Cheek epithelial cells
The inside of the oral cavity is covered with a layer of squamous epithelial cells. These are relatively large, flat cells that are constantly being produced and rejected by the oral mucosa. It is quite easy to examine these cells microscopically. To obtain some material, a toothpick is scraped along the inside of the cheek. The material is then suspended in a small drop of water on a microscope slide and covered with a coverslip. Someone with a less trained eye may have some difficulty seeing the epithelial cells; they are completely colorless and transparent. Reducing the opening of the aperture diaphragm will help in the observation as it increases the contrast but care must be taken not to lose too much resolving power. With a 10x objective, the cells are already reasonably visible, but to see more details we need a 20x or 40x objective. In normal brightfield illumination we see large cells with a clearly visible nucleus in the center of the cell and regularly some smaller so-called micronuclei can be seen. The cells contain granular material consisting of keratohyalin.
Fig.1. Cheek epithelial cells seen in normal brightfield illumination. Even without contrast enhancing methods, enough details can be seen including the nucleus in the center of the cell.
To make the details in cheek epithelial cells even more visible, special illumination techniques such as phase contrast, darkfield illumination and (circular) oblique lighting can be used. These techniques are also discussed in the technique section. Another way to enhance the visibility of transparent objects is by using a staining method. Cells can be stained stained with a dye like, for example, methylene blue. I once had methylene blue in the house, but it was not for long. If you accidentally spill something, you will have stains that are almost impossible to remove. In general, I have a strong preference for increasing the contrast with optical means.
Fig.2. Epithelial cells visualized with annular illumination. This technique increases contrast and gives a spatial impression of the object.
With almost any microscope it is possible to realize darkfield illumination and this technique is extremely suitable for making colorless transparent objects visible. With darkfield illumination, the cone-shaped illumination illuminates the object at an angle and the light is subsequently reflected by the object. The cells will light up against a dark background.
Fig 3. With darkfield illumination, nuclei and the smaller micronuclei can clearly be seen. This image also shows how the cells are positioned in the original tissue.
And then there is the phase contrast technique, a technique that is actually best suited for these types of cells. Details that were previously very difficult to see will become visible due to phase differences.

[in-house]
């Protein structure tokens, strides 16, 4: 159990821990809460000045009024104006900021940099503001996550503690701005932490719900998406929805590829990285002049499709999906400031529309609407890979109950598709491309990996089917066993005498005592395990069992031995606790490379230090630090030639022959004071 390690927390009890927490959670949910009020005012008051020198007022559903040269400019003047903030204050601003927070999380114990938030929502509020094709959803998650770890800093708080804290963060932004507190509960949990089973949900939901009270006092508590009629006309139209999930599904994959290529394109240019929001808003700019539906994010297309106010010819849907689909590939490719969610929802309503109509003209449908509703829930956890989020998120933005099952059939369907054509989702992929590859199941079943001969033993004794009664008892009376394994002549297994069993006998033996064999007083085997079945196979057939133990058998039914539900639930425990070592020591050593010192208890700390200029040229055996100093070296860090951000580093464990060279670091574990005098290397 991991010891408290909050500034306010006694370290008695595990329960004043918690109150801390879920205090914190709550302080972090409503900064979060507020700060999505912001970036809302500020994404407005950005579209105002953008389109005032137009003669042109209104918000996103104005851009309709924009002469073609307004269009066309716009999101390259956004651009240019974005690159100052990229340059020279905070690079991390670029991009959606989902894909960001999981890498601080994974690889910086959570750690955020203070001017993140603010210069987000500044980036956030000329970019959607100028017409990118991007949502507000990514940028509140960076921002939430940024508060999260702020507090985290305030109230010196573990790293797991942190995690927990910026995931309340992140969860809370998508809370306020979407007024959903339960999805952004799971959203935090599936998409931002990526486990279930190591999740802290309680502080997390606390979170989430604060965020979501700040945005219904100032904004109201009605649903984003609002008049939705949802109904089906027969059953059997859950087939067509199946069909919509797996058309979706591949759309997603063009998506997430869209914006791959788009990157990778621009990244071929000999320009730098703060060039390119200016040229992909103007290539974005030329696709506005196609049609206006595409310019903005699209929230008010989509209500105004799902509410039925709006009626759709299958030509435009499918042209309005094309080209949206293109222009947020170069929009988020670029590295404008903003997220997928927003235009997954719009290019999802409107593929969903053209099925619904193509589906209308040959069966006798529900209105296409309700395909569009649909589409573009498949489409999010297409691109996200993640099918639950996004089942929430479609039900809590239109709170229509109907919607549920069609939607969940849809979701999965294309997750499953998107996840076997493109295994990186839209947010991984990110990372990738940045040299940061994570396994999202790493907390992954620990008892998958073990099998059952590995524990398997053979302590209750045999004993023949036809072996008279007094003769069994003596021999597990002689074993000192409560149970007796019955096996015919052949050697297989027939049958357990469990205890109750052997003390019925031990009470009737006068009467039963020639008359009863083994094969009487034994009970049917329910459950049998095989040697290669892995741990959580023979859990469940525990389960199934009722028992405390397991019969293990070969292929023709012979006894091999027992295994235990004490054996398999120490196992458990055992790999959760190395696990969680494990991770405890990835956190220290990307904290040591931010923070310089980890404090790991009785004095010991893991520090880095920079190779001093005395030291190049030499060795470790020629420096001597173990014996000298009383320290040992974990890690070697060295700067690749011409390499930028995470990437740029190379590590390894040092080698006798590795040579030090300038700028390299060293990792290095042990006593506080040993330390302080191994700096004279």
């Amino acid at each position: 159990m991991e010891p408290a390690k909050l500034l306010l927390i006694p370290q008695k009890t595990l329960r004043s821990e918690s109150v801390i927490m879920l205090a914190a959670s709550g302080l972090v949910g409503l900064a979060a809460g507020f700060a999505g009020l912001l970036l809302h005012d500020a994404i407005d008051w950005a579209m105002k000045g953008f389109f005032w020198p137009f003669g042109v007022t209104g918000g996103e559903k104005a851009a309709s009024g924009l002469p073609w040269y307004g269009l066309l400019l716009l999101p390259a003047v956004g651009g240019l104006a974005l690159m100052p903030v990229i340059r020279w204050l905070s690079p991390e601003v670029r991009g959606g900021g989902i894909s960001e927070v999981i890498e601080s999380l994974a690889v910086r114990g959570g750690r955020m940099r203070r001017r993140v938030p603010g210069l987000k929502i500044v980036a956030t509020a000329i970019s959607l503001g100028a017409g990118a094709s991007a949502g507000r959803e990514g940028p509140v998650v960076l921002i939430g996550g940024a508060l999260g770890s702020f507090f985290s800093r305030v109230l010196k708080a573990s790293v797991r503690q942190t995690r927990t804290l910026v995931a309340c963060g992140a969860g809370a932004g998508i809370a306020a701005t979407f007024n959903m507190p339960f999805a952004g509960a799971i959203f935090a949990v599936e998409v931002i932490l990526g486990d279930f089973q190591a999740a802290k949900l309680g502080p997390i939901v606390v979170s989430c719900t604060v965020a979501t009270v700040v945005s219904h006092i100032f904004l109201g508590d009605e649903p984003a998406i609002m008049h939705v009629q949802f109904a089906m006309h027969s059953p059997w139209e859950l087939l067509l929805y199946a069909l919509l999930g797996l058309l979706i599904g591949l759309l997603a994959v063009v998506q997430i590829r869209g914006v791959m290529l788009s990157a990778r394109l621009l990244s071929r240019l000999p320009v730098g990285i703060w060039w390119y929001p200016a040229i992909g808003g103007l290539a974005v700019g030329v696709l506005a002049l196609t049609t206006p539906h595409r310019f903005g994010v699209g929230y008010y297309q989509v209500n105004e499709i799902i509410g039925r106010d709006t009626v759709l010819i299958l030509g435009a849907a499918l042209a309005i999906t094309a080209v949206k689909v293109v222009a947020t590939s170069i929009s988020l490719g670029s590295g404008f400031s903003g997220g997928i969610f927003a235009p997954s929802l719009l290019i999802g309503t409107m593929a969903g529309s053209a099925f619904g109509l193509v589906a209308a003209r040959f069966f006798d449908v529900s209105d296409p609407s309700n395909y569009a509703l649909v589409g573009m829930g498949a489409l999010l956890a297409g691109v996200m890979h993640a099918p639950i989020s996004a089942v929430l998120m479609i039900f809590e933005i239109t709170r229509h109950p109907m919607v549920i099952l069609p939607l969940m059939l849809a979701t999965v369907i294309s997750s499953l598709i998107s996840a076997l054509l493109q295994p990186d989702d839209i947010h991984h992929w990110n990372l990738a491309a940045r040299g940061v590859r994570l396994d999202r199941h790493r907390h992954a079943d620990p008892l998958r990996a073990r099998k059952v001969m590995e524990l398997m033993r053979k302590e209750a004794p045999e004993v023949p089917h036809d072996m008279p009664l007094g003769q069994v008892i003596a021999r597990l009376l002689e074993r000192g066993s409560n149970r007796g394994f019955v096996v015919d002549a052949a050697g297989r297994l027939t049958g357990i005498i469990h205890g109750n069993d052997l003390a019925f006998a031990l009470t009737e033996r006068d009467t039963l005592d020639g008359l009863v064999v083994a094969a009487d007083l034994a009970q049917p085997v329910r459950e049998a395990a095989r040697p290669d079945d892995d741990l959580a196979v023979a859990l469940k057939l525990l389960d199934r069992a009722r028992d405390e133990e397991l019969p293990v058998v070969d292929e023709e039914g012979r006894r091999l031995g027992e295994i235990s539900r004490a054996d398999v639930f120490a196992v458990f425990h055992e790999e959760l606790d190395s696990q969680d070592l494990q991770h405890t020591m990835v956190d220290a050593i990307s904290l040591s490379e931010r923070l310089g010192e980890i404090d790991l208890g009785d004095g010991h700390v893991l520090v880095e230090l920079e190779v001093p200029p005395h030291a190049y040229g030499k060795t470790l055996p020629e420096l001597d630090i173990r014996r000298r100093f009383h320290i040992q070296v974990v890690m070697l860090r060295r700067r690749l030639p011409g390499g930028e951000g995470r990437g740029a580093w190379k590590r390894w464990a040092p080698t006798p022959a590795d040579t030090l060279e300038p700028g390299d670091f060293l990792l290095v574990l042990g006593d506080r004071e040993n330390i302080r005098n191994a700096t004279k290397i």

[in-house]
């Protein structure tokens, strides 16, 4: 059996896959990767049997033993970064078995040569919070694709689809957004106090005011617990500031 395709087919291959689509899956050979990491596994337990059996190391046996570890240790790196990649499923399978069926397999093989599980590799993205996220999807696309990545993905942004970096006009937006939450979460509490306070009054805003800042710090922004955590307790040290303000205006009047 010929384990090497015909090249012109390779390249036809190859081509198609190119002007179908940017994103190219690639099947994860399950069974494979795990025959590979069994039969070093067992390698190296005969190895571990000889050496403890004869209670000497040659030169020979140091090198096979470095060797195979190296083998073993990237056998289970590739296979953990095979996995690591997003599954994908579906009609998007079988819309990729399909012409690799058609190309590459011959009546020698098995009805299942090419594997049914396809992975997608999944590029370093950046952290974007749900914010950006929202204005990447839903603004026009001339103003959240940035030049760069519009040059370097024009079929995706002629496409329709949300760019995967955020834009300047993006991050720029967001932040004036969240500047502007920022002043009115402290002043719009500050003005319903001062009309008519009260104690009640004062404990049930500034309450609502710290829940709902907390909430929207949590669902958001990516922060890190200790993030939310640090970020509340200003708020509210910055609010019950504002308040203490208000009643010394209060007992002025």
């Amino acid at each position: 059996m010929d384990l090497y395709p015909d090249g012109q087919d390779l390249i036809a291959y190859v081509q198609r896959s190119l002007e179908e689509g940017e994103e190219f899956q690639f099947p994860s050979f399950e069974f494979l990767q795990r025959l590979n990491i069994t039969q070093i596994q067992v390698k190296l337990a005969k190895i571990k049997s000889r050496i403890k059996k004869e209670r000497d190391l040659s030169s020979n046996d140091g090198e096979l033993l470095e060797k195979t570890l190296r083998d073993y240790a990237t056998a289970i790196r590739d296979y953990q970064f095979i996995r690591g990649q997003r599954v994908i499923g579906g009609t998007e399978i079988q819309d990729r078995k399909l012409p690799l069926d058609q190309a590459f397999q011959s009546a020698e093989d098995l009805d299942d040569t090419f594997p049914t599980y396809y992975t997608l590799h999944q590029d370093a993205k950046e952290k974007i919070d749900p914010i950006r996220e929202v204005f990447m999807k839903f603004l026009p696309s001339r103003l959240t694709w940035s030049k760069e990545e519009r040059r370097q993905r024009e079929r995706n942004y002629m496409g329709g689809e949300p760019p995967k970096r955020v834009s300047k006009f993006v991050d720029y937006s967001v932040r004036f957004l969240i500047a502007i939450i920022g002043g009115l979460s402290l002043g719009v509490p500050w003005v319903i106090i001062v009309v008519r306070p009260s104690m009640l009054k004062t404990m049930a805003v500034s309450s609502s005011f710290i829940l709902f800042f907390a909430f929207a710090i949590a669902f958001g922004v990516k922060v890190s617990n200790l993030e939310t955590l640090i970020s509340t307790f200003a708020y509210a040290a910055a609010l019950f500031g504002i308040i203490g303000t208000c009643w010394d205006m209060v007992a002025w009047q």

Fig.4. Epithelial cells seen in phase contrast.
Sometimes you will see a lot of bacteria on a cheek epithelial cell. The image below gives a good impression of the size relationships between epithelial cells and bacteria.
Fig.5. Bacteria on a cheek epithelial cell visualised with oblique illumination (left) and annular illumination (right).
If you look at saliva through a microscope, you will discover that quite some bacteria live in there. They were already observed in the 17th century by Antoni van Leeuwenhoek who used a very simple microscope that contained only a single lens and with which a magnification of 250x could be achieved. The oral flora consists largely of streptococci, small spherical bacteria that are mostly arranged in chains. When not arranged in a chain, these are quite difficult to see with a microscope because they are very small and hard to distinguish from all kinds of debris that might be present in the saliva. The larger rod-shaped bacilli and motile bacteria, including some spiral-shaped spirils, are easy to spot.
To detect bacteria in saliva, you need a reasonably trained eye and you need to know what to look for. A technique such as darkfield illumination or phase contrast can help to increase the visibility of bacteria. With phase contrast, bacteria are visible as black shapes as shown in the following image.
Fig.6. Bacteria in saliva seen in a time-lapse phase contrast recording. A large filamentous bacteria can be seen in the foreground on the left. A twisting spiril is visible on the right. In the background, many small mobile bacteria are present.
In addition to bacteria and epithelial cells, there may also be leucocytes present in saliva. During inflammatory processes in the oral cavity, the number of leucocytes in saliva is likely to increase. You can sometimes see dead leucocytes in which small particles are moving due to the Brownian motion.
Fig.7. A white blood cell showing Brownian movement of intra-cellular particles. Time-lapse phase contrast recording.
Fig.1: Carl Zeiss Neofluar 63/1.25. Fig.2: Leitz Pl Apo 25/0.65. Fig.3: Leitz 25/0.50. Fig.4 and 7: Carl Zeiss Neofluar 40/0.75 Ph 2. Fig.5: Leitz NPL Fluotar 40/0.70. Fig.6: Leitz Phaco 40/0.65.